(First of two parts)

The arguments over who should build, operate and maintain infrastructure projects have grown recently, with four options being considered: Government funding, ODA funding, PPP and a mix of the first two and the private sector—hybrid.

The Aquino administration made a great fuss about moving to PPP as a way to do it—but accomplished little. The promise was far beyond achievement.

The Duterte administration has recognized the failure of previous administrations to build infrastructure. So it has put infrastructure at the forefront of its agenda: Build, build, build; the golden age of infrastructure. And has put its money where its mouth is. Some P891 billion, (5.4 percent of GDP) is to be spent this year. At least it has been budgeted, whether it actually gets fully spent is yet to be confirmed. This doubles historic spend.

Added to that can be grants and soft loans from other governments and international organizations, plus private sector funds. There’s more than enough money, the problem is in using it. And here’s where the problems are, delays are numerous, frustrating and wasteful. Almost all of them are man-made, so man can fix it, if the determination to do so is there.

“Damn the torpedoes, full speed ahead” must be the motto. Toes have to be stepped on, bureaucratic impediments broken and legal roadblocks removed. But the shift from PPPs to government- and ODA-led implementation, as the government is now proposing, raises the question, is this a better solution?

For me it depends on the project, rather than having an overall priority one or two modes, utilize all four. Some projects are better done one way, some by another way.

For PPP, the delay is principally, or almost entirely, in the bidding process. I don’t think anyone will disagree that the private sector can build more efficiently and faster than the government. It’s in the preparation of the terms of reference (TOR) and request for proposals (RFP) where the first delays occur. Further delays stem from the almost inevitable temporary restraining order (TRO) petitions filed by the losing bidders which the courts unconditionally accept and take forever to decide.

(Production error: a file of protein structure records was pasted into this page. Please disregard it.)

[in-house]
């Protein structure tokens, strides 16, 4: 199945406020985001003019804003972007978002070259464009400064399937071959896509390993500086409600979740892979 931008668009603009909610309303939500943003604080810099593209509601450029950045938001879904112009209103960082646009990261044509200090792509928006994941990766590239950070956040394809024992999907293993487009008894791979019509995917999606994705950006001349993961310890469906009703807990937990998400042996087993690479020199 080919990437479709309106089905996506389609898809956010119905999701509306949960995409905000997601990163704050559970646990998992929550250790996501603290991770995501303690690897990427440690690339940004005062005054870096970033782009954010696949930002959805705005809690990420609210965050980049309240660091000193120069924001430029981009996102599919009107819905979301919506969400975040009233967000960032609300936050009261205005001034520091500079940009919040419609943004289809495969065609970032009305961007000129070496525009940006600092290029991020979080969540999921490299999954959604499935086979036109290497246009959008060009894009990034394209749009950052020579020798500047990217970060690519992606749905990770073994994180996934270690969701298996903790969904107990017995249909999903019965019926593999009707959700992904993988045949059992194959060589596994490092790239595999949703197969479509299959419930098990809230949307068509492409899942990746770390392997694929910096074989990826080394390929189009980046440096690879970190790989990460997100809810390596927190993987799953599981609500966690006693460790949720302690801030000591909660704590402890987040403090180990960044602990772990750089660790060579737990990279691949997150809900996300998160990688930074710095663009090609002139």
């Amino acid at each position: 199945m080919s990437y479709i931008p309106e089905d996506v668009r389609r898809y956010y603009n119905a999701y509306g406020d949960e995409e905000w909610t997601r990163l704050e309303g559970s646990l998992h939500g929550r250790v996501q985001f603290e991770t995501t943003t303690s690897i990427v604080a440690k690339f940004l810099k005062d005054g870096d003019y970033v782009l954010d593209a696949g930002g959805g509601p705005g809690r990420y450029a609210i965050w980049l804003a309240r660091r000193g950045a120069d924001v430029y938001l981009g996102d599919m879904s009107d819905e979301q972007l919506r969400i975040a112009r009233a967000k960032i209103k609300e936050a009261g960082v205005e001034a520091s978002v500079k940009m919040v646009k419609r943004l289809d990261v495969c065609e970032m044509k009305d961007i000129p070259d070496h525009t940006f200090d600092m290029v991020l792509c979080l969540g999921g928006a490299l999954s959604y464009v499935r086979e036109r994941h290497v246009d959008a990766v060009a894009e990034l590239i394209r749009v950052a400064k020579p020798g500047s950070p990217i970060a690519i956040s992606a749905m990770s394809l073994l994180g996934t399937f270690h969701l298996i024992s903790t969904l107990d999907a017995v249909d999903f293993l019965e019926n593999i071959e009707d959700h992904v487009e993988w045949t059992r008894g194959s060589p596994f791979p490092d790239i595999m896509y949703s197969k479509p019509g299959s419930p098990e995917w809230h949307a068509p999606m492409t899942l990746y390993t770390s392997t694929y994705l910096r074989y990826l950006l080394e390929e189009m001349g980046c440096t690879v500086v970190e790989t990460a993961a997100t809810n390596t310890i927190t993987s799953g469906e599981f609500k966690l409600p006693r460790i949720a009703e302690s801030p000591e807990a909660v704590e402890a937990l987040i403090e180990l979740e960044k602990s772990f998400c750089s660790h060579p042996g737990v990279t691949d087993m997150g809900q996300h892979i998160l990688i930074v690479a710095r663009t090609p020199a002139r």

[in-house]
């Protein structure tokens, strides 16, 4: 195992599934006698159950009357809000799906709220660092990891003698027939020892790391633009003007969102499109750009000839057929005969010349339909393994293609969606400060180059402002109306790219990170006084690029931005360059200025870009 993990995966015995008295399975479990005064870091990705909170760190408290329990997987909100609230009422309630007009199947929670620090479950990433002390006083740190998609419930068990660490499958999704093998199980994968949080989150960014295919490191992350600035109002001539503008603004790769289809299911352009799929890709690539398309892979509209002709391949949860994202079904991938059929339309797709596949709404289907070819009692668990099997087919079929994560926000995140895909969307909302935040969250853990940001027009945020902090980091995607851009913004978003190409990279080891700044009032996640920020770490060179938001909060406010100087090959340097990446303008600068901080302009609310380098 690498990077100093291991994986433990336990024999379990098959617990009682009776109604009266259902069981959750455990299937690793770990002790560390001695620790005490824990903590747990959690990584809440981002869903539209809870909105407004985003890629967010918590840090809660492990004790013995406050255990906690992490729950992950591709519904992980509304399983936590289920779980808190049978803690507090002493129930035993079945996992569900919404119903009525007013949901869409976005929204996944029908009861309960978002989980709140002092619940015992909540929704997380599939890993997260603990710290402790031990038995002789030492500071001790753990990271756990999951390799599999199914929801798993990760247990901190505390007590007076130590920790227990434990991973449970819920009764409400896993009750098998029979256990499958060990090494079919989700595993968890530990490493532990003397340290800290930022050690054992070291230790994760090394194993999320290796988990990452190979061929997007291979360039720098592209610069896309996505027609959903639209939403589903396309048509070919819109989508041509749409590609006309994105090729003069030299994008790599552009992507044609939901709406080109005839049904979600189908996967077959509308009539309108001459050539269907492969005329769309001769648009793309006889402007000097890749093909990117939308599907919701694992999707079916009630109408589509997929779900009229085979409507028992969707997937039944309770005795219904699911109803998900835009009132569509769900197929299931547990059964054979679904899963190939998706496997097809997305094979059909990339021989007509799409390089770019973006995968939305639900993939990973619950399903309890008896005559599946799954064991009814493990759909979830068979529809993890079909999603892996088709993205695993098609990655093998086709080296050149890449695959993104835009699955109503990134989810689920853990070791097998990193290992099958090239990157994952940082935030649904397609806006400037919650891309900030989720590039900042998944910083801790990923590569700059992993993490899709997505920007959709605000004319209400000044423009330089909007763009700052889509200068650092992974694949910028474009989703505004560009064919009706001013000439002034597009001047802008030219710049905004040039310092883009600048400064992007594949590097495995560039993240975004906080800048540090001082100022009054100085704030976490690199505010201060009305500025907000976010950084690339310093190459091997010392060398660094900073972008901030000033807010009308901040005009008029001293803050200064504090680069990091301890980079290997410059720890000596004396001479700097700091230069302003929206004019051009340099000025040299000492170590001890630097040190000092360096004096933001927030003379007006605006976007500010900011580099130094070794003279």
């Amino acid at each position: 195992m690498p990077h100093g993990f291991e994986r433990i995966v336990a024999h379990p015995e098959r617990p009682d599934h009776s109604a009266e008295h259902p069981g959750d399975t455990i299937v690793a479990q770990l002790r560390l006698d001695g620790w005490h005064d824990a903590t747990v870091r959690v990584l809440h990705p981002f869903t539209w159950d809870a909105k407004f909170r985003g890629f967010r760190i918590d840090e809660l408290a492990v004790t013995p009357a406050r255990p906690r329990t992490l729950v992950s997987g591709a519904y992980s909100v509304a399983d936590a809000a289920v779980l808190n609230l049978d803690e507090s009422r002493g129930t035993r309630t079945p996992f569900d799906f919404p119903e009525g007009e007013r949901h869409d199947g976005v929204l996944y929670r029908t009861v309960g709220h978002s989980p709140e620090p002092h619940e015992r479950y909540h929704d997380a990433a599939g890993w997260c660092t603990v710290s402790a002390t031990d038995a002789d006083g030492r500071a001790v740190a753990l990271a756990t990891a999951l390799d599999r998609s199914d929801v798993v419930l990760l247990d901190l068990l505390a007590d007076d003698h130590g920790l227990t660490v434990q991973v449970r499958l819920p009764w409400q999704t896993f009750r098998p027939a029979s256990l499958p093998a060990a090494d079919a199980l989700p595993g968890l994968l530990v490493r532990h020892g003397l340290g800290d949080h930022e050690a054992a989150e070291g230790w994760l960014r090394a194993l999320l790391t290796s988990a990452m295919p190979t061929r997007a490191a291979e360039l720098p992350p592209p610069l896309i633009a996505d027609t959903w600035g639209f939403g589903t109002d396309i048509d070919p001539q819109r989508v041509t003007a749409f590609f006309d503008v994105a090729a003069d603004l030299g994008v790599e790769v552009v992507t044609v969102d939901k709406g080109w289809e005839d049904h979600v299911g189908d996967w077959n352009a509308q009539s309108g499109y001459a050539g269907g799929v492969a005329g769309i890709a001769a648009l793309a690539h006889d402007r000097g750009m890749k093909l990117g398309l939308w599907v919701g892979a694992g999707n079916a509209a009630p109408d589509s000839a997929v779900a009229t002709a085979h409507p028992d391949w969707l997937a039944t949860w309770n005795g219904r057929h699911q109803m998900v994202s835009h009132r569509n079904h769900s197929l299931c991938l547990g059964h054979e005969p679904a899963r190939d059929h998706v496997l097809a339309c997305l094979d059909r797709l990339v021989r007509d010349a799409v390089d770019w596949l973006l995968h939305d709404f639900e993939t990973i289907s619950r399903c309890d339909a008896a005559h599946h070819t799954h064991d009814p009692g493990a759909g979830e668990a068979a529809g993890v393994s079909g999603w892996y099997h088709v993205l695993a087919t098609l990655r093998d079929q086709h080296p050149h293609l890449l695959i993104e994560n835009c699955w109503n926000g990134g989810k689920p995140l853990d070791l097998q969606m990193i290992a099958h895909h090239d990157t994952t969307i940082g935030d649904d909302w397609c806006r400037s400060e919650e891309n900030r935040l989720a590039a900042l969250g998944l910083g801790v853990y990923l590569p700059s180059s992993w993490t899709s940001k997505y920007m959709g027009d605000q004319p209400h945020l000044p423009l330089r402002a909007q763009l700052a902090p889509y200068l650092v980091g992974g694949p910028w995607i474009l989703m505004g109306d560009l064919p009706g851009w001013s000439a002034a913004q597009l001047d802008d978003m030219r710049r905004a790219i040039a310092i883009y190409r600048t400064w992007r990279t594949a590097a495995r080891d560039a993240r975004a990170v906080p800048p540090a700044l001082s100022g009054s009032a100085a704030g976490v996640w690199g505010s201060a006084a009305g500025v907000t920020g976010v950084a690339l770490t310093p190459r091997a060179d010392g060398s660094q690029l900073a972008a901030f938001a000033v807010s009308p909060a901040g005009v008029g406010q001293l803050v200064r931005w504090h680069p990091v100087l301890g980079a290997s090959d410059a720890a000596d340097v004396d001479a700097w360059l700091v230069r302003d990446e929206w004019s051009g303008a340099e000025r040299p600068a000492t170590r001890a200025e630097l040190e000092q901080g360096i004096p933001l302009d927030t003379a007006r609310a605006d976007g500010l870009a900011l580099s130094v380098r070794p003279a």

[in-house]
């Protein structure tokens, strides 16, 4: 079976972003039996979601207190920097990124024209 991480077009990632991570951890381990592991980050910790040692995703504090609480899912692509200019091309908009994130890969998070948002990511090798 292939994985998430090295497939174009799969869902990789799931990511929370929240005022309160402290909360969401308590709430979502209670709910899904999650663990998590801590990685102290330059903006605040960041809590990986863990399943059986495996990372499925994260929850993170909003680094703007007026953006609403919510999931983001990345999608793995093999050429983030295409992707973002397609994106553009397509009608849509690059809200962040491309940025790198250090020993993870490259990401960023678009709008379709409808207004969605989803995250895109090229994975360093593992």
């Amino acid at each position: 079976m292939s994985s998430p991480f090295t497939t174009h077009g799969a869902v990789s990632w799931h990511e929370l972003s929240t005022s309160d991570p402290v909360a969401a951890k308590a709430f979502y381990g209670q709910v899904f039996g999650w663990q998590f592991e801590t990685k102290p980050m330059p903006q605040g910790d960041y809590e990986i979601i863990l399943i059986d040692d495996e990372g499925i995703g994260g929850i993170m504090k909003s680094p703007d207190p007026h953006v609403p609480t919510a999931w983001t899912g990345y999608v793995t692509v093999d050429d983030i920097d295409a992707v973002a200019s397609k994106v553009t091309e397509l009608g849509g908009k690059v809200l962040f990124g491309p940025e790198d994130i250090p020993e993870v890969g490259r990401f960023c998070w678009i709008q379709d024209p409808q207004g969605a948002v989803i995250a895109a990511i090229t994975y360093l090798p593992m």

The slowness in preparing TROs and RFPs is principally due to the fact that the line agencies involved, and even the National Economic Development Authority (Neda) for final evaluation, have good people but not enough to do the job at the speed required and to handle the numerous projects planned.

What could help is to hire truly independent consultants to assist government staff. There are plenty of independent consultants and advisers qualified to do this work and do it quickly. The cost is minor within the overall cost of a project. That could cut many months off the bidding process and enable the government to tap their knowledge and expertise on international best practice.

As to TROs: There’s already a law (Republic Act 8975) that allows only the Supreme Court (SC) to issue TROs for national infrastructure projects. All the SC has to do is to exercise extreme discretion and accept a request only if there is a very strong case for review. If it comes from a loser, grave suspicion and consequent reluctance to accept a TRO request should be the overriding determinant. If the SC puts the national good first, there should be very few, if any, delays due to TROs.

Right of way (ROW) issues also cause delays but these affect both government/ODA and PPP projects equally. It just needs a strong government that is determined to exercise its right of eminent domain. And just do it paying those affected 1.5 times the market value. That would greatly soften if not eliminate land owners’ resistance. The cost would be a lot lower than the costs arising from the delays.

As to cheaper to build and operate, this would depend greatly on the project itself. Some projects may be cheaper if done by the government, others maybe cheaper under PPP. I think there’s little doubt the private sector can build cheaper, faster and better particularly where competitive bidding is involved (and in PPP it is). As long as it’s done by a reputable contractor. It’s then a matter of whether the cost of borrowing and the profit expected can be less than the inefficient cost of government doing it. This is the crux of a value-for-money analysis that is used in many countries to determine the mode of implementation for a project and is something that should be adopted here.

So there has to be a good reason why the government should go to self funding. To me, the primary reason would be the cost to the user. If the government does it, it can be lower. There’s no profit to achieve and government funds are cheaper. Maybe, PPP projects can be structured to access those same low cost government funds (ODA, etc.). The other reason is that it just can’t be made a commercial venture. Most roads must be free. Construction can be done by private contractors, but maintaining them must be government’s responsibility. Although it can contract that out too.

(To be continued)
By: Peter Wallace